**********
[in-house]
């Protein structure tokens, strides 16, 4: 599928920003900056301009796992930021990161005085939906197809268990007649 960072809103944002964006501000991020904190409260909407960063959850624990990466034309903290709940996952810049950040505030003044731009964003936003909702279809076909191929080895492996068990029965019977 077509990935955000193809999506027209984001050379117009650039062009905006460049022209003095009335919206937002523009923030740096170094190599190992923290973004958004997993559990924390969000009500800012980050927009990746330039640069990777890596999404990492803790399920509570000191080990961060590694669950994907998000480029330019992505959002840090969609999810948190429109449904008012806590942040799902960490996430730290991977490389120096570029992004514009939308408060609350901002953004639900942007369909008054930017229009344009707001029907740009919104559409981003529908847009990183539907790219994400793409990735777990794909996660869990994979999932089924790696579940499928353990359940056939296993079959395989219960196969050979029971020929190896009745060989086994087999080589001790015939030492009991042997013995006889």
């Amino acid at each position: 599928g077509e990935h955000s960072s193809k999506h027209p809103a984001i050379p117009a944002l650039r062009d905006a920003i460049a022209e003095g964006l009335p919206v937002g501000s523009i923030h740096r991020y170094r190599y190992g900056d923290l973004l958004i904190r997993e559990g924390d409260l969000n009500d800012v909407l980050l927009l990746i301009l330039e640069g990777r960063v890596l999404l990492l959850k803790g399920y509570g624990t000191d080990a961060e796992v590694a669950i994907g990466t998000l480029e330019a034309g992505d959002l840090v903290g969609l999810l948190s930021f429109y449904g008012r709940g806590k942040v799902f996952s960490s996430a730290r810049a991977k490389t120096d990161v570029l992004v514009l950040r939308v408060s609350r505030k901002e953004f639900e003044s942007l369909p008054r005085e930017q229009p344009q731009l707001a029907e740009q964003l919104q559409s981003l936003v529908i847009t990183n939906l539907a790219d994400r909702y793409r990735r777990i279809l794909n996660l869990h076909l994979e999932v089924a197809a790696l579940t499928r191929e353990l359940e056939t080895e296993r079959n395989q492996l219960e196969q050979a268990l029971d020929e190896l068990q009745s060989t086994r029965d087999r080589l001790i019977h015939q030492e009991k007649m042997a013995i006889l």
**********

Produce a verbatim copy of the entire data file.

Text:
[in-house]
């Protein structure tokens, strides 16, 4: 599928920003900056301009796992930021990161005085939906197809268990007649 960072809103944002964006501000991020904190409260909407960063959850624990990466034309903290709940996952810049950040505030003044731009964003936003909702279809076909191929080895492996068990029965019977 077509990935955000193809999506027209984001050379117009650039062009905006460049022209003095009335919206937002523009923030740096170094190599190992923290973004958004997993559990924390969000009500800012980050927009990746330039640069990777890596999404990492803790399920509570000191080990961060590694669950994907998000480029330019992505959002840090969609999810948190429109449904008012806590942040799902960490996430730290991977490389120096570029992004514009939308408060609350901002953004639900942007369909008054930017229009344009707001029907740009919104559409981003529908847009990183539907790219994400793409990735777990794909996660869990994979999932089924790696579940499928353990359940056939296993079959395989219960196969050979029971020929190896009745060989086994087999080589001790015939030492009991042997013995006889």
């Amino acid at each position: 599928g077509e990935h955000s960072s193809k999506h027209p809103a984001i050379p117009a944002l650039r062009d905006a920003i460049a022209e003095g964006l009335p919206v937002g501000s523009i923030h740096r991020y170094r190599y190992g900056d923290l973004l958004i904190r997993e559990g924390d409260l969000n009500d800012v909407l980050l927009l990746i301009l330039e640069g990777r960063v890596l999404l990492l959850k803790g399920y509570g624990t000191d080990a961060e796992v590694a669950i994907g990466t998000l480029e330019a034309g992505d959002l840090v903290g969609l999810l948190s930021f429109y449904g008012r709940g806590k942040v799902f996952s960490s996430a730290r810049a991977k490389t120096d990161v570029l992004v514009l950040r939308v408060s609350r505030k901002e953004f639900e003044s942007l369909p008054r005085e930017q229009p344009q731009l707001a029907e740009q964003l919104q559409s981003l936003v529908i847009t990183n939906l539907a790219d994400r909702y793409r990735r777990i279809l794909n996660l869990h076909l994979e999932v089924a197809a790696l579940t499928r191929e353990l359940e056939t080895e296993r079959n395989q492996l219960e196969q050979a268990l029971d020929e190896l068990q009745s060989t086994r029965d087999r080589l001790i019977h015939q030492e009991k007649m042997a013995i006889l």